He closed his notebook. “Until now, I’m afraid we haven’t been able to do much more than that. However,” he added quickly, “the mayor and Captain Holland both want you to know that the NYPD is going to assist you in every way we can. That’s why we’re here.”
Leigh eased back against the pillows, her mind falling over itself as she tried to grasp what seemed to be a terrifyingly bizarre situation. “You don’t know my husband. If he thought I was missing, he wouldn’t stop at calling our apartment. He’d call the state police, the governor, and every police department within a hundred fifty miles. He’d go out searching for me himself. Something has happened to him, something terrible enough to—”
“You’re making too many assumptions,” Detective Littleton interrupted firmly. “He might not have been able to use a telephone or go out looking for you. The blizzard knocked out telephone and electrical service in a one-hundred-mile radius, and in many areas, it still hasn’t been restored. Almost a foot and a half of snow fell, and none of it is melting. Snowdrifts are eight feet high in places, and the plows have only been able to clear the main roads. The side roads and private roads up here are mostly impassable.”
“The cabin doesn’t have any electricity or phone service, but Logan would have had his cell phone with him,” Leigh told her, growing more frantic with each moment. “He always has it with him, but he didn’t try to call me, or warn me to stay home, even though he must have known I was driving into a bad storm. That isn’t like him. He would have tried to call me!”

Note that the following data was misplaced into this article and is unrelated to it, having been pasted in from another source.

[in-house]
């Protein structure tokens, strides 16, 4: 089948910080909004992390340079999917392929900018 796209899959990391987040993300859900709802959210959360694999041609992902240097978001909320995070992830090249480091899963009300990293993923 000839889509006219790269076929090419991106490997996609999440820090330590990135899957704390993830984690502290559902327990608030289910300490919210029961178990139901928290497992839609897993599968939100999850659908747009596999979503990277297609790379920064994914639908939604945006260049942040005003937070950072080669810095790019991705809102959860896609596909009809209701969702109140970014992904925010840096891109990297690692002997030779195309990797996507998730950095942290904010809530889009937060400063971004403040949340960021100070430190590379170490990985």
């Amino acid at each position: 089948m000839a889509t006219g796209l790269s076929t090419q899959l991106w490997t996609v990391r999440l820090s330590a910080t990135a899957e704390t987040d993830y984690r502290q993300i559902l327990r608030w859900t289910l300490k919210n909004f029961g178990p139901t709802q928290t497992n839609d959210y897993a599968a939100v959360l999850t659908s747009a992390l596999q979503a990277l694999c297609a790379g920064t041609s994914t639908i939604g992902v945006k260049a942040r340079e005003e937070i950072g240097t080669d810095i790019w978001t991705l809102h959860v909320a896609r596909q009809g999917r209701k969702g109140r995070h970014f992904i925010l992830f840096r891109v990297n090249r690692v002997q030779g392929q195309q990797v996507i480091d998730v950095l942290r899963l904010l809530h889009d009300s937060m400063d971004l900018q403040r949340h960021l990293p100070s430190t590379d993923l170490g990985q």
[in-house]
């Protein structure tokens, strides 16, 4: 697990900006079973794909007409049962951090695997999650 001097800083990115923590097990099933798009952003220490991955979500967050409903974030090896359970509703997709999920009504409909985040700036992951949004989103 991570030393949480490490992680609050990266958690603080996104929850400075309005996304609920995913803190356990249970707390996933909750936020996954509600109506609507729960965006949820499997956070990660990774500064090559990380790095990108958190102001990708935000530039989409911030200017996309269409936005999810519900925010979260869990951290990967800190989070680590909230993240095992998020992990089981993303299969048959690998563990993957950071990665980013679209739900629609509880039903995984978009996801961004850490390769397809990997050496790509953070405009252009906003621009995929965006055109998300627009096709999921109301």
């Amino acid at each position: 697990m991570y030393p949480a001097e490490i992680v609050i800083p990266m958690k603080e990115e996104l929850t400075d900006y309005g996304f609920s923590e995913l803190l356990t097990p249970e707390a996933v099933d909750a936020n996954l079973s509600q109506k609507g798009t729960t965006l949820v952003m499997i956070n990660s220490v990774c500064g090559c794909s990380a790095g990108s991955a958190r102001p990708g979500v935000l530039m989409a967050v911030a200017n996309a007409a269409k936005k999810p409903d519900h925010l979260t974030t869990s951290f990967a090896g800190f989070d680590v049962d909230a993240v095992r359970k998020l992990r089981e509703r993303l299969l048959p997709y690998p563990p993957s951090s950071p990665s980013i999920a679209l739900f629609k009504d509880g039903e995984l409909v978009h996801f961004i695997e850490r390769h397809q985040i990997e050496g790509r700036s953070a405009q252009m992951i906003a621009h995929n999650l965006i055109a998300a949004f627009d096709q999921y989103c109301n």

“He probably couldn’t use his cell phone,” Detective Littleton argued with a reassuring smile. “Mine doesn’t work very well up here. You said the cabin doesn’t have electricity, so even if your husband’s cell phone was working, it’s possible he decided to leave it on a charger in his vehicle, rather than take it inside. The blizzard came on very suddenly. If your husband was taking a nap, or doing something else, when it started snowing, it might have been too late to get to his car and his phone when he finally realized there was a problem. The snowdrifts are unbelievable.”
“You could be right,” Leigh said, clinging fiercely to the fairly plausible theory that Logan was safe but unable to use his phone or dig his Jeep out of the snow.
Shrader removed a pen from his pocket and opened his notebook again. “If you’ll tell us where this cabin is, we’ll go out there and look around.”
Leigh gazed at both detectives in renewed alarm. “I don’t know where it is. Logan drew a map so I could find it. It doesn’t have an address.”
“Okay, where is the map?”
“In my car.”
“Where is your car?”
“At the bottom of a lake or a quarry, near wherever I was found. Wait—I can draw you another map,” she added quickly, reaching for Detective Shrader’s notebook.
Weakness and tension made Leigh’s hand shake as she drew first one map and then another. “I think that second one is right,” she said. “Logan wrote notes on the map he drew for me,” she added as she turned to a fresh page and tried to write the same notes for the detectives.
“What sort of notes?”
“Landmarks to help me know I was getting close to the turnoffs.”
When she was finished, Leigh handed the notebook to Shrader, but she spoke to Littleton. “I might have gotten the distances a little wrong. I mean, I’m not sure whether my husband’s map said to go eight-tenths of a mile past an old filling station and then turn right, or whether it was six-tenths of a mile. You see, it was snowing,” Leigh said as tears choked her voice, “and I couldn’t—couldn’t find some of the landmarks.”
“We’ll find them, Miss Kendall,” Shrader said automatically as he closed his notebook and shrugged into his jacket. “In the meantime, the mayor, the police commissioner, and our captain, all send you their regards.”